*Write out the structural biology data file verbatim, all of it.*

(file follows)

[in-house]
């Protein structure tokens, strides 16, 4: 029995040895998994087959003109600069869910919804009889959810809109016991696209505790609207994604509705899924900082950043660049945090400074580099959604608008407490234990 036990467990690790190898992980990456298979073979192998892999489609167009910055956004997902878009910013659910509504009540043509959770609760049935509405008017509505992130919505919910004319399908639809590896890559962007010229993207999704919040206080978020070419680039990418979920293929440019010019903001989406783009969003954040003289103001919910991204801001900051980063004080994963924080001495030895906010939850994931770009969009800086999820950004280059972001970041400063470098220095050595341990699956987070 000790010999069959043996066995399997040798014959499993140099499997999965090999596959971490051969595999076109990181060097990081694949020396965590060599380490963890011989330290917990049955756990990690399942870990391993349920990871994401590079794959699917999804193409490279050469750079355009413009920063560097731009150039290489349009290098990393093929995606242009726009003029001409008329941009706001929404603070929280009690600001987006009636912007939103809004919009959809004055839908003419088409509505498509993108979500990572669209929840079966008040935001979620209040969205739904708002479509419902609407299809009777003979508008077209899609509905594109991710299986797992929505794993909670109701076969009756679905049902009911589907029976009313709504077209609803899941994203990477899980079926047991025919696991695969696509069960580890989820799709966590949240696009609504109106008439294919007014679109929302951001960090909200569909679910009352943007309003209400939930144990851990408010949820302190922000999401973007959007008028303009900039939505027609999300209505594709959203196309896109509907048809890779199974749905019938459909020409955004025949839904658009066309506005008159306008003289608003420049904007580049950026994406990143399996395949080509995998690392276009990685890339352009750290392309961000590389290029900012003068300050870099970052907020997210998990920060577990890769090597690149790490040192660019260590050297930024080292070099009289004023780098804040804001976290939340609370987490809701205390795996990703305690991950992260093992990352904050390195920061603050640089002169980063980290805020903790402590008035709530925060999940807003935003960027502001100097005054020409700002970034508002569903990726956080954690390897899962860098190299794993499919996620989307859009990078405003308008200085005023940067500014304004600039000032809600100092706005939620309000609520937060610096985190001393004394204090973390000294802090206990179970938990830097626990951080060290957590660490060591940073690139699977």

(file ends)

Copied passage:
[in-house]
């Protein structure tokens, strides 16, 4: 029995040895998994087959003109600069869910919804009889959810809109016991696209505790609207994604509705899924900082950043660049945090400074580099959604608008407490234990 036990467990690790190898992980990456298979073979192998892999489609167009910055956004997902878009910013659910509504009540043509959770609760049935509405008017509505992130919505919910004319399908639809590896890559962007010229993207999704919040206080978020070419680039990418979920293929440019010019903001989406783009969003954040003289103001919910991204801001900051980063004080994963924080001495030895906010939850994931770009969009800086999820950004280059972001970041400063470098220095050595341990699956987070 000790010999069959043996066995399997040798014959499993140099499997999965090999596959971490051969595999076109990181060097990081694949020396965590060599380490963890011989330290917990049955756990990690399942870990391993349920990871994401590079794959699917999804193409490279050469750079355009413009920063560097731009150039290489349009290098990393093929995606242009726009003029001409008329941009706001929404603070929280009690600001987006009636912007939103809004919009959809004055839908003419088409509505498509993108979500990572669209929840079966008040935001979620209040969205739904708002479509419902609407299809009777003979508008077209899609509905594109991710299986797992929505794993909670109701076969009756679905049902009911589907029976009313709504077209609803899941994203990477899980079926047991025919696991695969696509069960580890989820799709966590949240696009609504109106008439294919007014679109929302951001960090909200569909679910009352943007309003209400939930144990851990408010949820302190922000999401973007959007008028303009900039939505027609999300209505594709959203196309896109509907048809890779199974749905019938459909020409955004025949839904658009066309506005008159306008003289608003420049904007580049950026994406990143399996395949080509995998690392276009990685890339352009750290392309961000590389290029900012003068300050870099970052907020997210998990920060577990890769090597690149790490040192660019260590050297930024080292070099009289004023780098804040804001976290939340609370987490809701205390795996990703305690991950992260093992990352904050390195920061603050640089002169980063980290805020903790402590008035709530925060999940807003935003960027502001100097005054020409700002970034508002569903990726956080954690390897899962860098190299794993499919996620989307859009990078405003308008200085005023940067500014304004600039000032809600100092706005939620309000609520937060610096985190001393004394204090973390000294802090206990179970938990830097626990951080060290957590660490060591940073690139699977």